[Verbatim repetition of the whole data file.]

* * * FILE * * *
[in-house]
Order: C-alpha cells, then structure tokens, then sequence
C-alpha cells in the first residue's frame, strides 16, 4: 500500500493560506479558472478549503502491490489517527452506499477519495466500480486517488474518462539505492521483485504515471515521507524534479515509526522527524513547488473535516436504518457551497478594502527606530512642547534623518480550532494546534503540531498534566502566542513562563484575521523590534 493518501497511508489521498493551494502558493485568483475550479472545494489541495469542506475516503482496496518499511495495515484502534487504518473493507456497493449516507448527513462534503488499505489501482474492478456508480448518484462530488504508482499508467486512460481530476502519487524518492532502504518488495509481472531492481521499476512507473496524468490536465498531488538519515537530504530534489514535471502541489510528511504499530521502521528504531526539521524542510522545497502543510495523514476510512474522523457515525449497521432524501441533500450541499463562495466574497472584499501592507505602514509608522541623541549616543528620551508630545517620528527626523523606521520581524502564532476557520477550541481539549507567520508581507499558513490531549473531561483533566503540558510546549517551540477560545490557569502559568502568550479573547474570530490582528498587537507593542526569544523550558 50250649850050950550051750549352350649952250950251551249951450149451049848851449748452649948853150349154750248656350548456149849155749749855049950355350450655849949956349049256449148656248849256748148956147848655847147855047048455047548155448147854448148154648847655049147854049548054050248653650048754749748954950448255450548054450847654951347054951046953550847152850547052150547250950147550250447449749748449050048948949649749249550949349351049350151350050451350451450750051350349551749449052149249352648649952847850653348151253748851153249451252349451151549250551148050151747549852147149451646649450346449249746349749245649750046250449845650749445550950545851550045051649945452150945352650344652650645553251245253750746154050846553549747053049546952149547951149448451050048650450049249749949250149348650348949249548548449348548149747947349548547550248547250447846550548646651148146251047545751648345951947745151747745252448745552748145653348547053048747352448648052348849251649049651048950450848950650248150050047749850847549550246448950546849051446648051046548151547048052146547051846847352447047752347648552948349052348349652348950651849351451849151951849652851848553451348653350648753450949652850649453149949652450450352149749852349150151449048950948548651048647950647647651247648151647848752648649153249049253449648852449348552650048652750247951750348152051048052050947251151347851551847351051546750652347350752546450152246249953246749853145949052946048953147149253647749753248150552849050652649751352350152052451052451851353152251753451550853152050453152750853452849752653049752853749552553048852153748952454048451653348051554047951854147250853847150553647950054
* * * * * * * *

[in-house]
Order: C-alpha cells, then structure tokens, then sequence
C-alpha cells in the first residue's frame, strides 16, 4: 500500500493560506479558472478549503502491490489517527452506499477519495466500480486517488474518462539505492521483485504515471515521507524534479515509526522527524513547488473535516436504518457551497478594502527606530512642547534623518480550532494546534503540531498534566502566542513562563484575521523590534 493518501497511508489521498493551494502558493485568483475550479472545494489541495469542506475516503482496496518499511495495515484502534487504518473493507456497493449516507448527513462534503488499505489501482474492478456508480448518484462530488504508482499508467486512460481530476502519487524518492532502504518488495509481472531492481521499476512507473496524468490536465498531488538519515537530504530534489514535471502541489510528511504499530521502521528504531526539521524542510522545497502543510495523514476510512474522523457515525449497521432524501441533500450541499463562495466574497472584499501592507505602514509608522541623541549616543528620551508630545517620528527626523523606521520581524502564532476557520477550541481539549507567520508581507499558513490531549473531561483533566503540558510546549517551540477560545490557569502559568502568550479573547474570530490582528498587537507593542526569544523550558 50250649850050950550051750549352350649952250950251551249951450149451049848851449748452649948853150349154750248656350548456149849155749749855049950355350450655849949956349049256449148656248849256748148956147848655847147855047048455047548155448147854448148154648847655049147854049548054050248653650048754749748954950448255450548054450847654951347054951046953550847152850547052150547250950147550250447449749748449050048948949649749249550949349351049350151350050451350451450750051350349551749449052149249352648649952847850653348151253748851153249451252349451151549250551148050151747549852147149451646649450346449249746349749245649750046250449845650749445550950545851550045051649945452150945352650344652650645553251245253750746154050846553549747053049546952149547951149448451050048650450049249749949250149348650348949249548548449348548149747947349548547550248547250447846550548646651148146251047545751648345951947745151747745252448745552748145653348547053048747352448648052348849251649049651048950450848950650248150050047749850847549550246448950546849051446648051046548151547048052146547051846847352447047752347648552948349052348349652348950651849351451849151951849652851848553451348653350648753450949652850649453149949652450450352149749852349150151449048950948548651048647950647647651247648151647848752648649153249049253449648852449348552650048652750247951750348152051048052050947251151347851551847351051546750652347350752546450152246249953246749853145949052946048953147149253647749753248150552849050652649751352350152052451052451851353152251753451550853152050453152750853452849752653049752853749552553048852153748952454048451653348051554047951854147250853847150553647950054